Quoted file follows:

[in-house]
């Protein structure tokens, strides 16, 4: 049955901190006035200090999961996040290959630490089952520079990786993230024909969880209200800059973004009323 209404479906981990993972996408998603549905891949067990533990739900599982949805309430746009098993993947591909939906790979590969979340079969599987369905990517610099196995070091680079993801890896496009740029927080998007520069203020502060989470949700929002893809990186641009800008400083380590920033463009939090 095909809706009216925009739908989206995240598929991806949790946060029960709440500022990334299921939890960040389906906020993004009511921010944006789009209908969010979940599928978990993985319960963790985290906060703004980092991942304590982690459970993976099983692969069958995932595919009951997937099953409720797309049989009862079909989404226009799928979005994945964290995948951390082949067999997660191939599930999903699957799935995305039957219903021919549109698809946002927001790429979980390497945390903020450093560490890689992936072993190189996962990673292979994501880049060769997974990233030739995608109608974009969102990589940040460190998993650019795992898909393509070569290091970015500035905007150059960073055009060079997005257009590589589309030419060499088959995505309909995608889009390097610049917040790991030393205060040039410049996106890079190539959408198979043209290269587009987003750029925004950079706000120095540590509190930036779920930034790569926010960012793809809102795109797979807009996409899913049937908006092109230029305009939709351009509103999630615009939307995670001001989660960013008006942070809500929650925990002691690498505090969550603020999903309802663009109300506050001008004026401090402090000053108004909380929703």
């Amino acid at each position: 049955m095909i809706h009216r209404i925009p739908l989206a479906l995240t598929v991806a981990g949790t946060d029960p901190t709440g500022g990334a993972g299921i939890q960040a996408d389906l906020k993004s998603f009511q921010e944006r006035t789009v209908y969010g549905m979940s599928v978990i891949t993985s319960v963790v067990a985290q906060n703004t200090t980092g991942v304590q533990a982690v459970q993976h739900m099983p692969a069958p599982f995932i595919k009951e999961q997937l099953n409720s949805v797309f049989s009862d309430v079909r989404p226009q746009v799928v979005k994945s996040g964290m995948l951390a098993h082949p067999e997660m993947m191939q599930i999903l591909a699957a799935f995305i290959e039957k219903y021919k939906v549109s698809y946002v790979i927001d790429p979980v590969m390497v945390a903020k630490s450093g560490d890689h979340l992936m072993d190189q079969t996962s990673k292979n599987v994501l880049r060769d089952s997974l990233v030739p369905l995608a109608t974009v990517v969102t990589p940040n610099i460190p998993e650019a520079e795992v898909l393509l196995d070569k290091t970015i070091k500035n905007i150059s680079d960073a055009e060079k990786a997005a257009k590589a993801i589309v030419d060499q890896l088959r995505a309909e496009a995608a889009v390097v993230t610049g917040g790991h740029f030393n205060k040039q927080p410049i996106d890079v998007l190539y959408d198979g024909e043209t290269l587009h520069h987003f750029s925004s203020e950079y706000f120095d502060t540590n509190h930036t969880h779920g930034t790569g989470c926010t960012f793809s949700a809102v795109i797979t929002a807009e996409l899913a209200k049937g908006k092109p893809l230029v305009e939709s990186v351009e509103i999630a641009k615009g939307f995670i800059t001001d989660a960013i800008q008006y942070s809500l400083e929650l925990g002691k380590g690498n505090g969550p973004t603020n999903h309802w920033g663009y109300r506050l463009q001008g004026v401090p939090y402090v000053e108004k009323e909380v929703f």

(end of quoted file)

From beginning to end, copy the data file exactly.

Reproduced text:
[in-house]
């Protein structure tokens, strides 16, 4: 049955901190006035200090999961996040290959630490089952520079990786993230024909969880209200800059973004009323 209404479906981990993972996408998603549905891949067990533990739900599982949805309430746009098993993947591909939906790979590969979340079969599987369905990517610099196995070091680079993801890896496009740029927080998007520069203020502060989470949700929002893809990186641009800008400083380590920033463009939090 095909809706009216925009739908989206995240598929991806949790946060029960709440500022990334299921939890960040389906906020993004009511921010944006789009209908969010979940599928978990993985319960963790985290906060703004980092991942304590982690459970993976099983692969069958995932595919009951997937099953409720797309049989009862079909989404226009799928979005994945964290995948951390082949067999997660191939599930999903699957799935995305039957219903021919549109698809946002927001790429979980390497945390903020450093560490890689992936072993190189996962990673292979994501880049060769997974990233030739995608109608974009969102990589940040460190998993650019795992898909393509070569290091970015500035905007150059960073055009060079997005257009590589589309030419060499088959995505309909995608889009390097610049917040790991030393205060040039410049996106890079190539959408198979043209290269587009987003750029925004950079706000120095540590509190930036779920930034790569926010960012793809809102795109797979807009996409899913049937908006092109230029305009939709351009509103999630615009939307995670001001989660960013008006942070809500929650925990002691690498505090969550603020999903309802663009109300506050001008004026401090402090000053108004909380929703």
């Amino acid at each position: 049955m095909i809706h009216r209404i925009p739908l989206a479906l995240t598929v991806a981990g949790t946060d029960p901190t709440g500022g990334a993972g299921i939890q960040a996408d389906l906020k993004s998603f009511q921010e944006r006035t789009v209908y969010g549905m979940s599928v978990i891949t993985s319960v963790v067990a985290q906060n703004t200090t980092g991942v304590q533990a982690v459970q993976h739900m099983p692969a069958p599982f995932i595919k009951e999961q997937l099953n409720s949805v797309f049989s009862d309430v079909r989404p226009q746009v799928v979005k994945s996040g964290m995948l951390a098993h082949p067999e997660m993947m191939q599930i999903l591909a699957a799935f995305i290959e039957k219903y021919k939906v549109s698809y946002v790979i927001d790429p979980v590969m390497v945390a903020k630490s450093g560490d890689h979340l992936m072993d190189q079969t996962s990673k292979n599987v994501l880049r060769d089952s997974l990233v030739p369905l995608a109608t974009v990517v969102t990589p940040n610099i460190p998993e650019a520079e795992v898909l393509l196995d070569k290091t970015i070091k500035n905007i150059s680079d960073a055009e060079k990786a997005a257009k590589a993801i589309v030419d060499q890896l088959r995505a309909e496009a995608a889009v390097v993230t610049g917040g790991h740029f030393n205060k040039q927080p410049i996106d890079v998007l190539y959408d198979g024909e043209t290269l587009h520069h987003f750029s925004s203020e950079y706000f120095d502060t540590n509190h930036t969880h779920g930034t790569g989470c926010t960012f793809s949700a809102v795109i797979t929002a807009e996409l899913a209200k049937g908006k092109p893809l230029v305009e939709s990186v351009e509103i999630a641009k615009g939307f995670i800059t001001d989660a960013i800008q008006y942070s809500l400083e929650l925990g002691k380590g690498n505090g969550p973004t603020n999903h309802w920033g663009y109300r506050l463009q001008g004026v401090p939090y402090v000053e108004k009323e909380v929703f």